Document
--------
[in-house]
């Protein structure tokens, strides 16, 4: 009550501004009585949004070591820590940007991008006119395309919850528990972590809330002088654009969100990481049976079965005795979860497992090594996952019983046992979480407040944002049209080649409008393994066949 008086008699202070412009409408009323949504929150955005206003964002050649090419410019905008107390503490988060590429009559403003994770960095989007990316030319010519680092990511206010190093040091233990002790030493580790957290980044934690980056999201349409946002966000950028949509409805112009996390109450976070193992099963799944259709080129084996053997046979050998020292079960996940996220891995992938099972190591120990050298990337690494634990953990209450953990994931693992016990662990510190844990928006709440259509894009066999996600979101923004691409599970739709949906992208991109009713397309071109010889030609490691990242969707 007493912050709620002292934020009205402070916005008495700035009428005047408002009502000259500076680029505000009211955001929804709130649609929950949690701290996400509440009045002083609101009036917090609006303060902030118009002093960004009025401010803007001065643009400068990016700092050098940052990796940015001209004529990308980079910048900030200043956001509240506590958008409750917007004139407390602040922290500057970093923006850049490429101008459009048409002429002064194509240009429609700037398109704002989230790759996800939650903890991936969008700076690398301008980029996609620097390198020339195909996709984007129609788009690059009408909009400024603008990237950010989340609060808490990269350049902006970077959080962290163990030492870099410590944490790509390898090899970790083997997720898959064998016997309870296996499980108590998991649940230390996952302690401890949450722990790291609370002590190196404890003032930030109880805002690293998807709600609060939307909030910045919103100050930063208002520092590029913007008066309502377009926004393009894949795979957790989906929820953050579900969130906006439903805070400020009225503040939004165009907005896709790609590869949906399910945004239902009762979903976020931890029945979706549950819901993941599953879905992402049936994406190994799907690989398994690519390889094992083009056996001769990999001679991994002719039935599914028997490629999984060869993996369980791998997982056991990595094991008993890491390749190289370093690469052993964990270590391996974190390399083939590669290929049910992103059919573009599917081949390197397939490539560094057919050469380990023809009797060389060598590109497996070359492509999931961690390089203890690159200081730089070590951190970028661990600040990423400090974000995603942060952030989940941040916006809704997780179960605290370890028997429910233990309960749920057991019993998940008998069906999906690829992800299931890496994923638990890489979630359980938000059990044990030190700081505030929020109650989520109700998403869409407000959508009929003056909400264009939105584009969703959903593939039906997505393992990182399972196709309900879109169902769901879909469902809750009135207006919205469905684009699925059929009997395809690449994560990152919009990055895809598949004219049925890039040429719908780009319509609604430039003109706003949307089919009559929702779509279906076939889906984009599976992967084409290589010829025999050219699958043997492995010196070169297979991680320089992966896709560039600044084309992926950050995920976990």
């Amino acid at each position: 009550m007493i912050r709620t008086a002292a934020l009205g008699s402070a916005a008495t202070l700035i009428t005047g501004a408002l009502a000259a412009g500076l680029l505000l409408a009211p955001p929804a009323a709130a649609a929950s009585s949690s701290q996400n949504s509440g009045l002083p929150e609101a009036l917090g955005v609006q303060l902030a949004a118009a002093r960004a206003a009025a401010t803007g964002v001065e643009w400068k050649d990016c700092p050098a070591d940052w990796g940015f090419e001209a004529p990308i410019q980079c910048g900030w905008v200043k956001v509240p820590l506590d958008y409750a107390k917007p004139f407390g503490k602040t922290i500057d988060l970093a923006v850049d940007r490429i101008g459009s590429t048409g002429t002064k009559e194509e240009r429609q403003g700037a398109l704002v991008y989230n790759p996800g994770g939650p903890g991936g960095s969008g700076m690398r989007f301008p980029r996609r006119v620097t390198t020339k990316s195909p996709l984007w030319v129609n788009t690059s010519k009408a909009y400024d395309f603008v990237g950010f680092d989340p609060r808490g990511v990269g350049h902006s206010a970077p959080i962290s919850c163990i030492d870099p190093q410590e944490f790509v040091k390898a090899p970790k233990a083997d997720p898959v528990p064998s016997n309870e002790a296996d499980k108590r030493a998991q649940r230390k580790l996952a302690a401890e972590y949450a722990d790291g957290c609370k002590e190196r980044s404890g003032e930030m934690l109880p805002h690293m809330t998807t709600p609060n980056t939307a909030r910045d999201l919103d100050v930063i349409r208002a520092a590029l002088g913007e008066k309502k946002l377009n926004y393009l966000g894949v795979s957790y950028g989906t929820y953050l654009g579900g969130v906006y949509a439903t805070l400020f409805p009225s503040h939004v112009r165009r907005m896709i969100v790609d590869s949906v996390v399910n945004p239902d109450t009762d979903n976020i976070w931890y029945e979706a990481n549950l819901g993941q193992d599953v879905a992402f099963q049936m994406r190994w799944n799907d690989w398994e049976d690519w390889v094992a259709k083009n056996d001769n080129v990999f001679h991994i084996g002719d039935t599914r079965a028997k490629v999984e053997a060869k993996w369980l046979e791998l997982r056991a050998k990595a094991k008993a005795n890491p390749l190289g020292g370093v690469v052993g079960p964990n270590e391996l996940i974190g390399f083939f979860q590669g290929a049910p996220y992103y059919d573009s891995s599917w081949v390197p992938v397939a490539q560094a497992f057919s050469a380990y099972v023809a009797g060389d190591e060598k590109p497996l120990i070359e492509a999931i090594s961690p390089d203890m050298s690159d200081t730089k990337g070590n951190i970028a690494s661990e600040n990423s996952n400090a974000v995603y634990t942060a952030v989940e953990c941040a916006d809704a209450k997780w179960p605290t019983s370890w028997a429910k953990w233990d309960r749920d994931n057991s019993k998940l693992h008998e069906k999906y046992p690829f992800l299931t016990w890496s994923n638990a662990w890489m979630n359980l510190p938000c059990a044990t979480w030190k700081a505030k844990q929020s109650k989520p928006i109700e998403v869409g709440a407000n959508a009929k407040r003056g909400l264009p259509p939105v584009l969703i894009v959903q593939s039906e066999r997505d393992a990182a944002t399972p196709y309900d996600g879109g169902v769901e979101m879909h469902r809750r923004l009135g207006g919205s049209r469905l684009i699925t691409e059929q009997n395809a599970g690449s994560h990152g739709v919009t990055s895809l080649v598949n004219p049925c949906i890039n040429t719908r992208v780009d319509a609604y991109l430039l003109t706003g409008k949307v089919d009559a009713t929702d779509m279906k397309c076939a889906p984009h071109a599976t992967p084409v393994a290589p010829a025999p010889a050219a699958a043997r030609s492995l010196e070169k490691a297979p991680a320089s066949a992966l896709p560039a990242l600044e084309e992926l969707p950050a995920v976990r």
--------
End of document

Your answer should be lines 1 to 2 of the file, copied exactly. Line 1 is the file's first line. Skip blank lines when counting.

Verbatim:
[in-house]
């Protein structure tokens, strides 16, 4: 009550501004009585949004070591820590940007991008006119395309919850528990972590809330002088654009969100990481049976079965005795979860497992090594996952019983046992979480407040944002049209080649409008393994066949 008086008699202070412009409408009323949504929150955005206003964002050649090419410019905008107390503490988060590429009559403003994770960095989007990316030319010519680092990511206010190093040091233990002790030493580790957290980044934690980056999201349409946002966000950028949509409805112009996390109450976070193992099963799944259709080129084996053997046979050998020292079960996940996220891995992938099972190591120990050298990337690494634990953990209450953990994931693992016990662990510190844990928006709440259509894009066999996600979101923004691409599970739709949906992208991109009713397309071109010889030609490691990242969707 007493912050709620002292934020009205402070916005008495700035009428005047408002009502000259500076680029505000009211955001929804709130649609929950949690701290996400509440009045002083609101009036917090609006303060902030118009002093960004009025401010803007001065643009400068990016700092050098940052990796940015001209004529990308980079910048900030200043956001509240506590958008409750917007004139407390602040922290500057970093923006850049490429101008459009048409002429002064194509240009429609700037398109704002989230790759996800939650903890991936969008700076690398301008980029996609620097390198020339195909996709984007129609788009690059009408909009400024603008990237950010989340609060808490990269350049902006970077959080962290163990030492870099410590944490790509390898090899970790083997997720898959064998016997309870296996499980108590998991649940230390996952302690401890949450722990790291609370002590190196404890003032930030109880805002690293998807709600609060939307909030910045919103100050930063208002520092590029913007008066309502377009926004393009894949795979957790989906929820953050579900969130906006439903805070400020009225503040939004165009907005896709790609590869949906399910945004239902009762979903976020931890029945979706549950819901993941599953879905992402049936994406190994799907690989398994690519390889094992083009056996001769990999001679991994002719039935599914028997490629999984060869993996369980791998997982056991990595094991008993890491390749190289370093690469052993964990270590391996974190390399083939590669290929049910992103059919573009599917081949390197397939490539560094057919050469380990023809009797060389060598590109497996070359492509999931961690390089203890690159200081730089070590951190970028661990600040990423400090974000995603942060952030989940941040916006809704997780179960605290370890028997429910233990309960749920057991019993998940008998069906999906690829992800299931890496994923638990890489979630359980938000059990044990030190700081505030929020109650989520109700998403869409407000959508009929003056909400264009939105584009969703959903593939039906997505393992990182399972196709309900879109169902769901879909469902809750009135207006919205469905684009699925059929009997395809690449994560990152919009990055895809598949004219049925890039040429719908780009319509609604430039003109706003949307089919009559929702779509279906076939889906984009599976992967084409290589010829025999050219699958043997492995010196070169297979991680320089992966896709560039600044084309992926950050995920976990």